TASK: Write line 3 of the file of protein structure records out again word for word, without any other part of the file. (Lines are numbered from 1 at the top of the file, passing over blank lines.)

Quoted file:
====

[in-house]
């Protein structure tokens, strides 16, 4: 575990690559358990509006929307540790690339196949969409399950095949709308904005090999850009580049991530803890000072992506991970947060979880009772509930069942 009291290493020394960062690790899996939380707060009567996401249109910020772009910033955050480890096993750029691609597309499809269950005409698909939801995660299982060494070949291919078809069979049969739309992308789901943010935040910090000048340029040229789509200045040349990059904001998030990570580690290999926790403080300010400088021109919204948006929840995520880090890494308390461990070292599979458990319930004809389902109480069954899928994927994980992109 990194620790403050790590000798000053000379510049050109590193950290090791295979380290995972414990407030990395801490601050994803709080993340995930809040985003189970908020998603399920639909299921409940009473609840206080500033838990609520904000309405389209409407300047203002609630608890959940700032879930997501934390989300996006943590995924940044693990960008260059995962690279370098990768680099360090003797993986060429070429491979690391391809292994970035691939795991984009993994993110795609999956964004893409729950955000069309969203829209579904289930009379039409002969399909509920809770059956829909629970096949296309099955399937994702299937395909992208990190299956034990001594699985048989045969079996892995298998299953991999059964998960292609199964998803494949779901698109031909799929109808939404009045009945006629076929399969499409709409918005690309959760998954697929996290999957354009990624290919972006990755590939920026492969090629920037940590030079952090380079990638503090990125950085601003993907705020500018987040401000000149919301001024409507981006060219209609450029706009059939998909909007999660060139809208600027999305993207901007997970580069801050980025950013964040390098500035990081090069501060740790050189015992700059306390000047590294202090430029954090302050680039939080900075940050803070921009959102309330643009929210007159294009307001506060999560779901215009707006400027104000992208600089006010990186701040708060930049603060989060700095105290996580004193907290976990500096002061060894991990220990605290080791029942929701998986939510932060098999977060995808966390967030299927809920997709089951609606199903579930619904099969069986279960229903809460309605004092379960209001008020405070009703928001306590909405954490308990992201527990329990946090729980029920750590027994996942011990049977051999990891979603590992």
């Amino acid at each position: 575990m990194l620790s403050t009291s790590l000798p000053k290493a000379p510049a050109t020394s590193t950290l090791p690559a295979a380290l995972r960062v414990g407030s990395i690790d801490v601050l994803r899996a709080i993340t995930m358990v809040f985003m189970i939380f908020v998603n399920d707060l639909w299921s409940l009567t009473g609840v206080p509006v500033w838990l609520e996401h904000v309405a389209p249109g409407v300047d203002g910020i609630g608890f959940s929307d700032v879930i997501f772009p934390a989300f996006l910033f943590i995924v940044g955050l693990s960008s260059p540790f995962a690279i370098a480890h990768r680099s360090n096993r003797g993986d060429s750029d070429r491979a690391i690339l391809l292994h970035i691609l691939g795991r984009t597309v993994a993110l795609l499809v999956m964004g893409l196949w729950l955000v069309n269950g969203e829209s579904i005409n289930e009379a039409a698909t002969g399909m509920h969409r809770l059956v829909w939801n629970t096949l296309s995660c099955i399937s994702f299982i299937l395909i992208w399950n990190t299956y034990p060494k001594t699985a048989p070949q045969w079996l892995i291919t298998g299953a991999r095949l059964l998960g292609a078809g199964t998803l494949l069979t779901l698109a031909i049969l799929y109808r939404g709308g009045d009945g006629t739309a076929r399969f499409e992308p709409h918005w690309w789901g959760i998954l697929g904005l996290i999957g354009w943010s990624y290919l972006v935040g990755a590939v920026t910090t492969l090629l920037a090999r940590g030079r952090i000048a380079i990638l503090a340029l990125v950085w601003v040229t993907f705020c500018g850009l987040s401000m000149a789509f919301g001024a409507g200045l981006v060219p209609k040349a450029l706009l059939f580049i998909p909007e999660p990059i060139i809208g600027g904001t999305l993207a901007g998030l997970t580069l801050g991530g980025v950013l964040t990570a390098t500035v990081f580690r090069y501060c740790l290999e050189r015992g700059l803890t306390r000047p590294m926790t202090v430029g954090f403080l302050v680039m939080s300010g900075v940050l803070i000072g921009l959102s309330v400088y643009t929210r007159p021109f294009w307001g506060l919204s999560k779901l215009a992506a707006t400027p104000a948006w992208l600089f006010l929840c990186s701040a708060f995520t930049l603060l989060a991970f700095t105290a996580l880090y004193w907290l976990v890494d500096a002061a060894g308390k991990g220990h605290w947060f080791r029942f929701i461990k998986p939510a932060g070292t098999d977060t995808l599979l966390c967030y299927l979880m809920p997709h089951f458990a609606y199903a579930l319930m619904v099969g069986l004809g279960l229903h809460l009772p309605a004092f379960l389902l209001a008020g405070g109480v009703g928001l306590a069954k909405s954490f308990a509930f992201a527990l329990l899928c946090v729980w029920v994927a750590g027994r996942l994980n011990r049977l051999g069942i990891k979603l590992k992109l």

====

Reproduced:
């Amino acid at each position: 575990m990194l620790s403050t009291s790590l000798p000053k290493a000379p510049a050109t020394s590193t950290l090791p690559a295979a380290l995972r960062v414990g407030s990395i690790d801490v601050l994803r899996a709080i993340t995930m358990v809040f985003m189970i939380f908020v998603n399920d707060l639909w299921s409940l009567t009473g609840v206080p509006v500033w838990l609520e996401h904000v309405a389209p249109g409407v300047d203002g910020i609630g608890f959940s929307d700032v879930i997501f772009p934390a989300f996006l910033f943590i995924v940044g955050l693990s960008s260059p540790f995962a690279i370098a480890h990768r680099s360090n096993r003797g993986d060429s750029d070429r491979a690391i690339l391809l292994h970035i691609l691939g795991r984009t597309v993994a993110l795609l499809v999956m964004g893409l196949w729950l955000v069309n269950g969203e829209s579904i005409n289930e009379a039409a698909t002969g399909m509920h969409r809770l059956v829909w939801n629970t096949l296309s995660c099955i399937s994702f299982i299937l395909i992208w399950n990190t299956y034990p060494k001594t699985a048989p070949q045969w079996l892995i291919t298998g299953a991999r095949l059964l998960g292609a078809g199964t998803l494949l069979t779901l698109a031909i049969l799929y109808r939404g709308g009045d009945g006629t739309a076929r399969f499409e992308p709409h918005w690309w789901g959760i998954l697929g904005l996290i999957g354009w943010s990624y290919l972006v935040g990755a590939v920026t910090t492969l090629l920037a090999r940590g030079r952090i000048a380079i990638l503090a340029l990125v950085w601003v040229t993907f705020c500018g850009l987040s401000m000149a789509f919301g001024a409507g200045l981006v060219p209609k040349a450029l706009l059939f580049i998909p909007e999660p990059i060139i809208g600027g904001t999305l993207a901007g998030l997970t580069l801050g991530g980025v950013l964040t990570a390098t500035v990081f580690r090069y501060c740790l290999e050189r015992g700059l803890t306390r000047p590294m926790t202090v430029g954090f403080l302050v680039m939080s300010g900075v940050l803070i000072g921009l959102s309330v400088y643009t929210r007159p021109f294009w307001g506060l919204s999560k779901l215009a992506a707006t400027p104000a948006w992208l600089f006010l929840c990186s701040a708060f995520t930049l603060l989060a991970f700095t105290a996580l880090y004193w907290l976990v890494d500096a002061a060894g308390k991990g220990h605290w947060f080791r029942f929701i461990k998986p939510a932060g070292t098999d977060t995808l599979l966390c967030y299927l979880m809920p997709h089951f458990a609606y199903a579930l319930m619904v099969g069986l004809g279960l229903h809460l009772p309605a004092f379960l389902l209001a008020g405070g109480v009703g928001l306590a069954k909405s954490f308990a509930f992201a527990l329990l899928c946090v729980w029920v994927a750590g027994r996942l994980n011990r049977l051999g069942i990891k979603l590992k992109l």